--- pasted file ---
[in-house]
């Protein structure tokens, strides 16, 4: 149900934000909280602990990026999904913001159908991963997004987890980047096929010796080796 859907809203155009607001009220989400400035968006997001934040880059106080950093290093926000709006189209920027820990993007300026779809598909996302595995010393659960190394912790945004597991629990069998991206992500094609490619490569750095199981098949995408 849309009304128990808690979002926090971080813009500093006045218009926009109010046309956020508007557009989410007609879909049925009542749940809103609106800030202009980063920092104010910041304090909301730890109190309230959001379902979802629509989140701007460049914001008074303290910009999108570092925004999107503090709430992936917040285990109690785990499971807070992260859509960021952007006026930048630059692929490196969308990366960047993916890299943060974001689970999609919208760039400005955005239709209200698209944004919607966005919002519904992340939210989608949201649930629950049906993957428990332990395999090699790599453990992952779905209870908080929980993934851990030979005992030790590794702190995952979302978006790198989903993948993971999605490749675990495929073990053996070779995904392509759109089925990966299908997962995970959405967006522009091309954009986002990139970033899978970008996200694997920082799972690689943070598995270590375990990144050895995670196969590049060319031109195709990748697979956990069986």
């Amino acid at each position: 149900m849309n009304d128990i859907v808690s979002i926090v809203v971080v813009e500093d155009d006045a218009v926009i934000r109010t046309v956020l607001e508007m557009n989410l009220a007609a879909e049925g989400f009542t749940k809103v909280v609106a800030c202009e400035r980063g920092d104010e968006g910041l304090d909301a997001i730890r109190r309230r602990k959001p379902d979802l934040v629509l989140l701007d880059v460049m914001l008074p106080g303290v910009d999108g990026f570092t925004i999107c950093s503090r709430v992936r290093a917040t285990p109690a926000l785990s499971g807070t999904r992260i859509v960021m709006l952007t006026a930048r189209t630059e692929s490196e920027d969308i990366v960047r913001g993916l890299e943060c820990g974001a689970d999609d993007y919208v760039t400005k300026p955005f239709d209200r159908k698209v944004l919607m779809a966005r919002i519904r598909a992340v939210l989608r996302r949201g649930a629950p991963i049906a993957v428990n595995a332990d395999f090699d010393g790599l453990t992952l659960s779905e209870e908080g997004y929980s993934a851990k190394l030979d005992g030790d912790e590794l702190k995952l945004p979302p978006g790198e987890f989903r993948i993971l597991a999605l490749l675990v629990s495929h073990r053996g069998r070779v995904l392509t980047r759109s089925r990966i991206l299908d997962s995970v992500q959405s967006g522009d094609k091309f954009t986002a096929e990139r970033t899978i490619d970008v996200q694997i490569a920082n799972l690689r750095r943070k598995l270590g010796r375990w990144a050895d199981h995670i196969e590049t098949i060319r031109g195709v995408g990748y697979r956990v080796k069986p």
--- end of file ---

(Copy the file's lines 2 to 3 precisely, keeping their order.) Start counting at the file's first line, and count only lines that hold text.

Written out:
């Protein structure tokens, strides 16, 4: 149900934000909280602990990026999904913001159908991963997004987890980047096929010796080796 859907809203155009607001009220989400400035968006997001934040880059106080950093290093926000709006189209920027820990993007300026779809598909996302595995010393659960190394912790945004597991629990069998991206992500094609490619490569750095199981098949995408 849309009304128990808690979002926090971080813009500093006045218009926009109010046309956020508007557009989410007609879909049925009542749940809103609106800030202009980063920092104010910041304090909301730890109190309230959001379902979802629509989140701007460049914001008074303290910009999108570092925004999107503090709430992936917040285990109690785990499971807070992260859509960021952007006026930048630059692929490196969308990366960047993916890299943060974001689970999609919208760039400005955005239709209200698209944004919607966005919002519904992340939210989608949201649930629950049906993957428990332990395999090699790599453990992952779905209870908080929980993934851990030979005992030790590794702190995952979302978006790198989903993948993971999605490749675990495929073990053996070779995904392509759109089925990966299908997962995970959405967006522009091309954009986002990139970033899978970008996200694997920082799972690689943070598995270590375990990144050895995670196969590049060319031109195709990748697979956990069986």
């Amino acid at each position: 149900m849309n009304d128990i859907v808690s979002i926090v809203v971080v813009e500093d155009d006045a218009v926009i934000r109010t046309v956020l607001e508007m557009n989410l009220a007609a879909e049925g989400f009542t749940k809103v909280v609106a800030c202009e400035r980063g920092d104010e968006g910041l304090d909301a997001i730890r109190r309230r602990k959001p379902d979802l934040v629509l989140l701007d880059v460049m914001l008074p106080g303290v910009d999108g990026f570092t925004i999107c950093s503090r709430v992936r290093a917040t285990p109690a926000l785990s499971g807070t999904r992260i859509v960021m709006l952007t006026a930048r189209t630059e692929s490196e920027d969308i990366v960047r913001g993916l890299e943060c820990g974001a689970d999609d993007y919208v760039t400005k300026p955005f239709d209200r159908k698209v944004l919607m779809a966005r919002i519904r598909a992340v939210l989608r996302r949201g649930a629950p991963i049906a993957v428990n595995a332990d395999f090699d010393g790599l453990t992952l659960s779905e209870e908080g997004y929980s993934a851990k190394l030979d005992g030790d912790e590794l702190k995952l945004p979302p978006g790198e987890f989903r993948i993971l597991a999605l490749l675990v629990s495929h073990r053996g069998r070779v995904l392509t980047r759109s089925r990966i991206l299908d997962s995970v992500q959405s967006g522009d094609k091309f954009t986002a096929e990139r970033t899978i490619d970008v996200q694997i490569a920082n799972l690689r750095r943070k598995l270590g010796r375990w990144a050895d199981h995670i196969e590049t098949i060319r031109g195709v995408g990748y697979r956990v080796k069986p």